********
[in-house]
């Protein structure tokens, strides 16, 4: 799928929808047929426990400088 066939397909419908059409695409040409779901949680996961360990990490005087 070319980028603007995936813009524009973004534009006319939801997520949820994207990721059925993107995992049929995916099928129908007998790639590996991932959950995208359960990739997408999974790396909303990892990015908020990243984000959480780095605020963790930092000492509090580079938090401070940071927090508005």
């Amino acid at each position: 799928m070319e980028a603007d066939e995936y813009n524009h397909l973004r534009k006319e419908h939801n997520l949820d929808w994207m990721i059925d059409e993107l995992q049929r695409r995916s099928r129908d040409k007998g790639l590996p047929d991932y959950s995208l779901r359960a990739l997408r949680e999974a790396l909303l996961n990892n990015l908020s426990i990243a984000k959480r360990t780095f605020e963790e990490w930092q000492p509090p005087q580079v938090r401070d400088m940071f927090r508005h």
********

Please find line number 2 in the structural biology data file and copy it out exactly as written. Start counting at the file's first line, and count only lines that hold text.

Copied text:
């Protein structure tokens, strides 16, 4: 799928929808047929426990400088 066939397909419908059409695409040409779901949680996961360990990490005087 070319980028603007995936813009524009973004534009006319939801997520949820994207990721059925993107995992049929995916099928129908007998790639590996991932959950995208359960990739997408999974790396909303990892990015908020990243984000959480780095605020963790930092000492509090580079938090401070940071927090508005």